(Vs. 25-27) While our Lord was being tried before the high priest, the apostle Peter was undergoing a severe trial in the courtyard. A full account of the three times he denied the Lord is given in Matthew 26:69-75. This denial of Christ arose from two things: fear of men and lack of faith in the Lord's power to keep and deliver him (Luke 12:4-9). Luke wrote that the Lord looked upon Peter (Luke 22:61-62); and when Peter saw the pain, the hurt and yet the love in his eyes, he went out and wept bitterly. Though Peter failed this trial, as our Lord had said he would, he was still a disciple, a child of God and a believer (Ps. 37:23-25). Oh, that we might learn to love and forgive as our Lord loves and forgives! (Eph. 4:32).
(Vs. 28) Caiaphas, the chief priests and their Sanhedrin had tried our Lord most of the night, and now, very early in the morning (probably about 6 a.m.), having judged him worthy of death (Matt. 26:63-68; Mark 14:63-64), they led him to the judgment hall of Pilate. It was the Passover season, so these religious hypocrites dared not go into the judgment hall of the heathen Gentiles lest in some way they should be defiled. They could falsely accuse the Son of God, lie, be filled with covetousness, hate and evil; but they were careful to observe their traditions (Matt. 23:23-26).
(Vs. 29-30) Pilate came out to meet them and asked, 'What accusation, or change, bring ye against this man? What crime is he guilty of? What proof do you have?' Pilate asked this that, as judge, he might be capable of dealing with the accused. This offended the Jews that Pilate should question them in such a way; so they replied, 'If he were not a criminal, we would not have brought him to you.' They dared not mention the true reasons for their hatred of Christ, but insinuated that he was guilty of some crime which came under Caesar's court.
(Vs. 31) Pilate evidently had heard of Jesus of Nazareth and his unusual works and miracles, as had all the people of that area (Acts 26:26). He was not ignorant of the conflict between Jesus and the Pharisees, so he said, 'You take him and judge him according to your laws,' for he knew it to be a religious, not a civil matter. But the Jews protested, 'It is not lawful for us to put any man to death.' Some say this right was taken away by the Romans; some say it was taken away by their own court. But their punishment was by stoning, and they wanted him to be crucified as a common criminal by the Romans, partly to relieve them of any guilt in the eyes of the people. If they had stoned Jesus of Nazareth, it would have raised a tumult among the people.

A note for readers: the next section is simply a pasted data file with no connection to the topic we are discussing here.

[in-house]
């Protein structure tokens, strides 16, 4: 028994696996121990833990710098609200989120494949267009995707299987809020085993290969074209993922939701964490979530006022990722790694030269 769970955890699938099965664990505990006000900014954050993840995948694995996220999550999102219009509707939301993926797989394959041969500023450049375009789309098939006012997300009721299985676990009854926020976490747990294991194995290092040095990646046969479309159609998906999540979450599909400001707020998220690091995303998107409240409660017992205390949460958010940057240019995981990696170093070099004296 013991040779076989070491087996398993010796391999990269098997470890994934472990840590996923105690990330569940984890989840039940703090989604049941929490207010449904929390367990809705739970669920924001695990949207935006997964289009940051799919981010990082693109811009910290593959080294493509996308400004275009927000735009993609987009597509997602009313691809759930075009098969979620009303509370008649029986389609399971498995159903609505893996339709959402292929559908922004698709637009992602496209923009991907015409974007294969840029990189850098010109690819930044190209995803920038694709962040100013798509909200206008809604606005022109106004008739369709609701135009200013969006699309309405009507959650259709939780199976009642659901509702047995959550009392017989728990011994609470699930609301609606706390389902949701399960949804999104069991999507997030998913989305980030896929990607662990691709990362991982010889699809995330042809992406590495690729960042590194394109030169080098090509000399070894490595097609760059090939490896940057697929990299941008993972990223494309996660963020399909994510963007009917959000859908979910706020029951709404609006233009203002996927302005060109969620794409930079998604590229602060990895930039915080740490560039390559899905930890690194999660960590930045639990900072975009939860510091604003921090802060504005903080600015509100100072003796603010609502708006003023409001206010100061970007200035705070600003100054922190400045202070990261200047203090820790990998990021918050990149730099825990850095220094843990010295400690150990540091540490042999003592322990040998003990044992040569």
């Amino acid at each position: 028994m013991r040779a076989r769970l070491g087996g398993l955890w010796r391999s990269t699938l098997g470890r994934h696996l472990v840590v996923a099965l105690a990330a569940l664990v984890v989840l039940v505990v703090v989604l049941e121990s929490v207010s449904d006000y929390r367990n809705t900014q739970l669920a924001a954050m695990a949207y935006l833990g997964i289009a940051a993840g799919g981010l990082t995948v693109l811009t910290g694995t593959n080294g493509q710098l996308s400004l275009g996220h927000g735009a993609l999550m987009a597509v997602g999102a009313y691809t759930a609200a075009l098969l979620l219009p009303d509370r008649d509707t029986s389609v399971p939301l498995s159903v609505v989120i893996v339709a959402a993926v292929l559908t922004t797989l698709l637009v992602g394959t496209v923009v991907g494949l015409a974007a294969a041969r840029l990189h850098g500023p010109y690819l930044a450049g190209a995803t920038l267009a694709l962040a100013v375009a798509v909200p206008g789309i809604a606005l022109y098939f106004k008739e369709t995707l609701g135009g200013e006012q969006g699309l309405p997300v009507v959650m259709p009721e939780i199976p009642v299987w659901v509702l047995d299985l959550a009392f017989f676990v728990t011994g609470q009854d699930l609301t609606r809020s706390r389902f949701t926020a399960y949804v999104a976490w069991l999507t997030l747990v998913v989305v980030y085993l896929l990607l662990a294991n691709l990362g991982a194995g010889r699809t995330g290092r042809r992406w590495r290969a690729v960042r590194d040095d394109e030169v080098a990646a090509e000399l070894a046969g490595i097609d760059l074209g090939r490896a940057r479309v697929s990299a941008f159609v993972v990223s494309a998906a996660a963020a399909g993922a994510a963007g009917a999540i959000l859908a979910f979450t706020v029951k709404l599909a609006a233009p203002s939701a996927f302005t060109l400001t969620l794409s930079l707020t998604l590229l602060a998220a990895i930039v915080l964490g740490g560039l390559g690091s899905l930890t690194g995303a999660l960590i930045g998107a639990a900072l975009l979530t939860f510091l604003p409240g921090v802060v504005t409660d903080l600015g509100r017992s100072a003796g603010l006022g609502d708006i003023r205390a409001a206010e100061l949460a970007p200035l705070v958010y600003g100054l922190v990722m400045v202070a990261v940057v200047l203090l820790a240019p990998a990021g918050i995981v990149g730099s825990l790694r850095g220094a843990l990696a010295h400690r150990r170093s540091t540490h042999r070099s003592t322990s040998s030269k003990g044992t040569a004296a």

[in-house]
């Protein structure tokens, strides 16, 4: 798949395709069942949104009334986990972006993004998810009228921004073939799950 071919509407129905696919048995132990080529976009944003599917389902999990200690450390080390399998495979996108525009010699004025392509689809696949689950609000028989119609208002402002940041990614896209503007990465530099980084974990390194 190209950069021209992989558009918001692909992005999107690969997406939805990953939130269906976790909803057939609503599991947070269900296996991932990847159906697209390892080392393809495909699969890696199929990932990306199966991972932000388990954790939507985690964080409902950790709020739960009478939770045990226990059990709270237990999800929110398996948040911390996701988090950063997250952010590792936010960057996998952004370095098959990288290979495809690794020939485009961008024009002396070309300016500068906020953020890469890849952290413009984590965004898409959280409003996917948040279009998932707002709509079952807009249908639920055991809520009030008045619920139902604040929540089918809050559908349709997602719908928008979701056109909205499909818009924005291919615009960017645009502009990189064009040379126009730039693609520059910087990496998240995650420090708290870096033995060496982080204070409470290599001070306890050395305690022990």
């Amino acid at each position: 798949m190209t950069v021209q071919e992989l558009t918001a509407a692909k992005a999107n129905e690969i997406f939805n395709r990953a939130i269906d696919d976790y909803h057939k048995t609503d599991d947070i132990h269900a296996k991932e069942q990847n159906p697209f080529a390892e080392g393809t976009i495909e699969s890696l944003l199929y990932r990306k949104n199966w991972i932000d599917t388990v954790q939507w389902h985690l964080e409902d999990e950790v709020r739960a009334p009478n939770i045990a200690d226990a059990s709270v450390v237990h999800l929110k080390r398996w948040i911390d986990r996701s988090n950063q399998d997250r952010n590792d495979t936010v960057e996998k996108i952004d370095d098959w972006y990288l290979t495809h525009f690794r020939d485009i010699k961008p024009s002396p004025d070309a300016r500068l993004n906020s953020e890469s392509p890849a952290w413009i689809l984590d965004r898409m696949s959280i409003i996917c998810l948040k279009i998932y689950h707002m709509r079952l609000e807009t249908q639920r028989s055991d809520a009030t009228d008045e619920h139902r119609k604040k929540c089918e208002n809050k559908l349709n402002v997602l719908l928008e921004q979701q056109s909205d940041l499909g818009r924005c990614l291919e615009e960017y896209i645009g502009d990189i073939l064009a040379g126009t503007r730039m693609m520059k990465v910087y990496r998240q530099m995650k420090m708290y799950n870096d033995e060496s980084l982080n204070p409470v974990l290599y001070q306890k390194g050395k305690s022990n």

(Vs. 32) Our Lord had told his disciples what death he would die, and he must remove the curse from us by being made a curse for us (Matt. 20:17-19; Gal. 3:13; Deut. 21:22-23). Crucifixion was not a Jewish but a Roman death. These Jews were doing what they wanted to do, yet fulfilling the purpose of God in the death of our Substitute (Acts 2:22-24; 4:27-28). God makes even the wrath of men to praise him.
(Vs. 33-34) Pilate then brought the Lord Jesus into the judgment hall and asked him privately and pointedly, 'Art thou the King of the Jews?' Our Lord's answer gives us some insight into this question asked by Pilate, for our Lord knows the thoughts of all men. Pilate's behaviour during this entire episode reveals that he was deeply concerned about how he dealt with this unusual person (Matt. 27:19). The Lord replied to his question. 'Do you ask am I the king of the Jews as a private person for your own information, or do you ask as a judge, having hear such an accusation?'
(Vs. 35) Pilate responded, 'Am I a Jew? Do you think I am concerned about your law, prophets and religion? Your own people and leaders have delivered you to me to be crucified. What have you done? What have you done to stir up such hatred among the leaders of your nation?' (John 1:11).
(Vs. 36) 'I do not deny that I am the Messiah. I have a kingdom, but my kingdom is not an earthly kingdom as the Jews expect and desire. If my kingdom were an earthly kingdom, my servants would fight; and I would not be bound and delivered to you. My kingdom is not threat to the Roman government, for my kingdom is a spiritual kingdom over the hearts and minds of men, not earthly and worldly.' His kingdom is certainly in this world but not of it.
(Vs. 37) Pilate wanted a yes or no! 'Art thou a king, then? If you have a kingdom, then you must be a king.' Our Lord answered, 'Your conclusion is correct; I am indeed the King!' Jesus Christ was not born and came into the world from heaven as King and Saviour. He came as Prophet to declare the truth of God's glory, redemption and kingdom. He came as Priest to offer himself as our sacrifice and atonement. He came as King to rule over his kingdom and covenant people. All that are given to him of the Father and are of the truth hear his voice and follow him (John 10:26-30).
(Vs. 38) Pilate (politician, sceptic and man of the world) asked, 'What is truth?' not realizing that the Truth was standing in front of him (John 14:6). He then went to the Jews and said, 'I find in (Jesus) no fault at all.'
(Vs. 39-40) Where this custom originated, we do not know. Probably the Romans granted to the Jews, in honour of their great Passover festival, the life of any criminal they desired. Pilate felt sure that they would choose to release Jesus of Nazareth (guilty of no crime) rather than a noted criminal like Barabbas, and he would have Christ Jesus off his hands. But not so! They cried, 'Not this man! Release Barabbas and crucify Jesus!' (Matt. 27:15-26).